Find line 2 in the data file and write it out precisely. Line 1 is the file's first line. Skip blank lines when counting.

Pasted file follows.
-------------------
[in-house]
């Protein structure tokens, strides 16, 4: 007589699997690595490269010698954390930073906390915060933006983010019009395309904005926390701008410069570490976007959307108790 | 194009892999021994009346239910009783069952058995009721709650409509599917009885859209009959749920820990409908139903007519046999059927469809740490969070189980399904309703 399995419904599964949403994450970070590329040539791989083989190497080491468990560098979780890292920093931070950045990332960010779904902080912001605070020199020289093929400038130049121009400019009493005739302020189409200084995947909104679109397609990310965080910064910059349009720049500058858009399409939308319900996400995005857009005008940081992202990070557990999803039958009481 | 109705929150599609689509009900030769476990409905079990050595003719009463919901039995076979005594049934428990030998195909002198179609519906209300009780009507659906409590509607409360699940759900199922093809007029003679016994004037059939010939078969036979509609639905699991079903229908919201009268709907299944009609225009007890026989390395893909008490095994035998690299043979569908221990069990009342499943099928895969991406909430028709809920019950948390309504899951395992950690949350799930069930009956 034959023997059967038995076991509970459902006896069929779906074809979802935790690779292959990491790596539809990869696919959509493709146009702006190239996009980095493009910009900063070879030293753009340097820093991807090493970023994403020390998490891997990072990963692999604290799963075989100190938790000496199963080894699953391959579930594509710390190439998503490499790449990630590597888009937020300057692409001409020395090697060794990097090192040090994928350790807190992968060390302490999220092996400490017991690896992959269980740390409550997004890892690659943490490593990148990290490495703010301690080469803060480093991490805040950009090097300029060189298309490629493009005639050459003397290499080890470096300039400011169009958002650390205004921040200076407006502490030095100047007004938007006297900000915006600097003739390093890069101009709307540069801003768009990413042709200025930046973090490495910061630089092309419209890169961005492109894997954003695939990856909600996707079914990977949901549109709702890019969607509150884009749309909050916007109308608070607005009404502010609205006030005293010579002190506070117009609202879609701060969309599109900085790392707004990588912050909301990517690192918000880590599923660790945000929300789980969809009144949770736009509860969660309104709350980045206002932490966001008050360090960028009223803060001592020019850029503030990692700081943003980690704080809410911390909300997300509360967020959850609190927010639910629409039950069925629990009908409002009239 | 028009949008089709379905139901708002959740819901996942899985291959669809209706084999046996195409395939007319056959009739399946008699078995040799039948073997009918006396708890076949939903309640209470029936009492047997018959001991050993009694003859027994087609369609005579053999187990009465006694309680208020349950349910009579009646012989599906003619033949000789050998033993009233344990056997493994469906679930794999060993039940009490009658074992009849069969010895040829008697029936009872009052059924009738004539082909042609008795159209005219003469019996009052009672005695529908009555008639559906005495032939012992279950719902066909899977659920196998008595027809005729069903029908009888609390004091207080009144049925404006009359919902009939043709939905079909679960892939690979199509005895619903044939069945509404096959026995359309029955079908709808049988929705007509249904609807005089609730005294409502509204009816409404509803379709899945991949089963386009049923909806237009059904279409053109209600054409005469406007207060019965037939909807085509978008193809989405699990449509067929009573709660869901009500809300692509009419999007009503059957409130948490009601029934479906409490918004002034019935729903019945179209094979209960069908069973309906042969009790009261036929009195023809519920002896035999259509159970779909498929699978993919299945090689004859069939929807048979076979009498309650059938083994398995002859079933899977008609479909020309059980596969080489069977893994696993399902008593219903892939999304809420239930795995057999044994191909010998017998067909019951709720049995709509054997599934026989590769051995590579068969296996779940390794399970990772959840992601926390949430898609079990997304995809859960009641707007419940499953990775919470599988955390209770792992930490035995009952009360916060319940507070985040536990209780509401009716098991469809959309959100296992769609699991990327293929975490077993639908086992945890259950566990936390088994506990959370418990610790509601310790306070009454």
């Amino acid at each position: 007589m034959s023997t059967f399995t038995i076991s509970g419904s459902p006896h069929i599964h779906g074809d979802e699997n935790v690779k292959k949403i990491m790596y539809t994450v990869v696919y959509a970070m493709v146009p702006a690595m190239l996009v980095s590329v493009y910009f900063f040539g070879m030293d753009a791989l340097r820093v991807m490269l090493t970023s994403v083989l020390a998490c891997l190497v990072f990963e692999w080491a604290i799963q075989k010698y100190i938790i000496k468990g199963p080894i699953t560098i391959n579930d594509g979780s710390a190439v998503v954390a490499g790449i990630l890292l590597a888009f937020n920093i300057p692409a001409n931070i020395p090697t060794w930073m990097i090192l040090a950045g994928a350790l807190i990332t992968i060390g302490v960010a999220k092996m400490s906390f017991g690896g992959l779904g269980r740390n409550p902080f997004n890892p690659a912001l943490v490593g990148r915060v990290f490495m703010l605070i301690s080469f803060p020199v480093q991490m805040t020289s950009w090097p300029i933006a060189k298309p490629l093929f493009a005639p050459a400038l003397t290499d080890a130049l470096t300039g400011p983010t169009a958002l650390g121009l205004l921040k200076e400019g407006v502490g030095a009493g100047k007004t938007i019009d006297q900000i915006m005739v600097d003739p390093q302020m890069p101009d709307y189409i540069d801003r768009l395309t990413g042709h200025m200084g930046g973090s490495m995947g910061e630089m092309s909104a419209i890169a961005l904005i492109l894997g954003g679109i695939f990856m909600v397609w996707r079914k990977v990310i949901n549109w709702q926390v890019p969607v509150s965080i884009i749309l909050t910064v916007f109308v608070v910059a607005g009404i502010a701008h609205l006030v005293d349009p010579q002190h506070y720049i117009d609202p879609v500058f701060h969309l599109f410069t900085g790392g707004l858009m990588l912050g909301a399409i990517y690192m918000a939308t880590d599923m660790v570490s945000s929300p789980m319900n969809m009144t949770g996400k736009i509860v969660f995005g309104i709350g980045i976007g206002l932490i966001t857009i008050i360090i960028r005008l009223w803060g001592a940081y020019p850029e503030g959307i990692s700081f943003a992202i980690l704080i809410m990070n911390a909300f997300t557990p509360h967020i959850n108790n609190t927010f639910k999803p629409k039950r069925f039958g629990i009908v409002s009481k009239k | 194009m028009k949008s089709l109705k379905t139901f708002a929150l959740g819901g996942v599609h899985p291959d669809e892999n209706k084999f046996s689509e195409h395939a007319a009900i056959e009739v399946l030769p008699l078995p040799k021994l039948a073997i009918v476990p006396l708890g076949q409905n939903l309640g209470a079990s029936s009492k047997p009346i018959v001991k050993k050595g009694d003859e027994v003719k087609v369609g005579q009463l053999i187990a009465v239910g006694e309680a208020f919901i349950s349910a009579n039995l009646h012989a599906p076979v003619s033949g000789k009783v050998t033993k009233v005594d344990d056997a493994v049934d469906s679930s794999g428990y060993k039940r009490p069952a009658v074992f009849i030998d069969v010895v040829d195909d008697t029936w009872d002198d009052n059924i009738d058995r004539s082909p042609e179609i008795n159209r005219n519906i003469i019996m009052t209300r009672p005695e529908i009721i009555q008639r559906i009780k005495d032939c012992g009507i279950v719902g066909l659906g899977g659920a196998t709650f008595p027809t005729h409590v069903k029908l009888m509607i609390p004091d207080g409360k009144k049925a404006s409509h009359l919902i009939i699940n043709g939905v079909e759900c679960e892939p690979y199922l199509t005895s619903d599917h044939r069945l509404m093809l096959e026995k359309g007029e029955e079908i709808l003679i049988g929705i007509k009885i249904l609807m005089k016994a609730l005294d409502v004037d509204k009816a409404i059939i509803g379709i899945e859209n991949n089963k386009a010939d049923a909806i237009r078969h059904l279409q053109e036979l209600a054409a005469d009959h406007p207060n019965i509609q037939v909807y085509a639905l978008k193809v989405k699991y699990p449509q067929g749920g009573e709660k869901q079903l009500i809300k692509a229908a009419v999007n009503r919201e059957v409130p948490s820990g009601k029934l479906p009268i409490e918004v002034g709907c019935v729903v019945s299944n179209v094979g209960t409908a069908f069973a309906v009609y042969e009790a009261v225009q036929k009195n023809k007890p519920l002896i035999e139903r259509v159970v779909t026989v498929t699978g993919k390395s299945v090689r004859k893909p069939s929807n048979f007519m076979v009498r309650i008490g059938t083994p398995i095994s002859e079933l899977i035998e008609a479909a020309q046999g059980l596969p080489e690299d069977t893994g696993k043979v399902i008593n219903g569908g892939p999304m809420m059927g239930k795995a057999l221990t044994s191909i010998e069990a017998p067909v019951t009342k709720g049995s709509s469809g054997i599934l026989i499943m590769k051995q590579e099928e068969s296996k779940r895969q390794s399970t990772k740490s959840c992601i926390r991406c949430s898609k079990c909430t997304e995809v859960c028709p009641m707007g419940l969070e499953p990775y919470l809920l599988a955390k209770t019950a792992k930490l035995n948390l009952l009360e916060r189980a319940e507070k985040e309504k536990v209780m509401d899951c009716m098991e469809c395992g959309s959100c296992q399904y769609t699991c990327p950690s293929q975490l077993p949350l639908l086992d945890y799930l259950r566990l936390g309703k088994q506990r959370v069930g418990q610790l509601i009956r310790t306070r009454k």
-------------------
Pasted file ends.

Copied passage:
């Protein structure tokens, strides 16, 4: 007589699997690595490269010698954390930073906390915060933006983010019009395309904005926390701008410069570490976007959307108790 | 194009892999021994009346239910009783069952058995009721709650409509599917009885859209009959749920820990409908139903007519046999059927469809740490969070189980399904309703 399995419904599964949403994450970070590329040539791989083989190497080491468990560098979780890292920093931070950045990332960010779904902080912001605070020199020289093929400038130049121009400019009493005739302020189409200084995947909104679109397609990310965080910064910059349009720049500058858009399409939308319900996400995005857009005008940081992202990070557990999803039958009481 | 109705929150599609689509009900030769476990409905079990050595003719009463919901039995076979005594049934428990030998195909002198179609519906209300009780009507659906409590509607409360699940759900199922093809007029003679016994004037059939010939078969036979509609639905699991079903229908919201009268709907299944009609225009007890026989390395893909008490095994035998690299043979569908221990069990009342499943099928895969991406909430028709809920019950948390309504899951395992950690949350799930069930009956 034959023997059967038995076991509970459902006896069929779906074809979802935790690779292959990491790596539809990869696919959509493709146009702006190239996009980095493009910009900063070879030293753009340097820093991807090493970023994403020390998490891997990072990963692999604290799963075989100190938790000496199963080894699953391959579930594509710390190439998503490499790449990630590597888009937020300057692409001409020395090697060794990097090192040090994928350790807190992968060390302490999220092996400490017991690896992959269980740390409550997004890892690659943490490593990148990290490495703010301690080469803060480093991490805040950009090097300029060189298309490629493009005639050459003397290499080890470096300039400011169009958002650390205004921040200076407006502490030095100047007004938007006297900000915006600097003739390093890069101009709307540069801003768009990413042709200025930046973090490495910061630089092309419209890169961005492109894997954003695939990856909600996707079914990977949901549109709702890019969607509150884009749309909050916007109308608070607005009404502010609205006030005293010579002190506070117009609202879609701060969309599109900085790392707004990588912050909301990517690192918000880590599923660790945000929300789980969809009144949770736009509860969660309104709350980045206002932490966001008050360090960028009223803060001592020019850029503030990692700081943003980690704080809410911390909300997300509360967020959850609190927010639910629409039950069925629990009908409002009239 | 028009949008089709379905139901708002959740819901996942899985291959669809209706084999046996195409395939007319056959009739399946008699078995040799039948073997009918006396708890076949939903309640209470029936009492047997018959001991050993009694003859027994087609369609005579053999187990009465006694309680208020349950349910009579009646012989599906003619033949000789050998033993009233344990056997493994469906679930794999060993039940009490009658074992009849069969010895040829008697029936009872009052059924009738004539082909042609008795159209005219003469019996009052009672005695529908009555008639559906005495032939012992279950719902066909899977659920196998008595027809005729069903029908009888609390004091207080009144049925404006009359919902009939043709939905079909679960892939690979199509005895619903044939069945509404096959026995359309029955079908709808049988929705007509249904609807005089609730005294409502509204009816409404509803379709899945991949089963386009049923909806237009059904279409053109209600054409005469406007207060019965037939909807085509978008193809989405699990449509067929009573709660869901009500809300692509009419999007009503059957409130948490009601029934479906409490918004002034019935729903019945179209094979209960069908069973309906042969009790009261036929009195023809519920002896035999259509159970779909498929699978993919299945090689004859069939929807048979076979009498309650059938083994398995002859079933899977008609479909020309059980596969080489069977893994696993399902008593219903892939999304809420239930795995057999044994191909010998017998067909019951709720049995709509054997599934026989590769051995590579068969296996779940390794399970990772959840992601926390949430898609079990997304995809859960009641707007419940499953990775919470599988955390209770792992930490035995009952009360916060319940507070985040536990209780509401009716098991469809959309959100296992769609699991990327293929975490077993639908086992945890259950566990936390088994506990959370418990610790509601310790306070009454």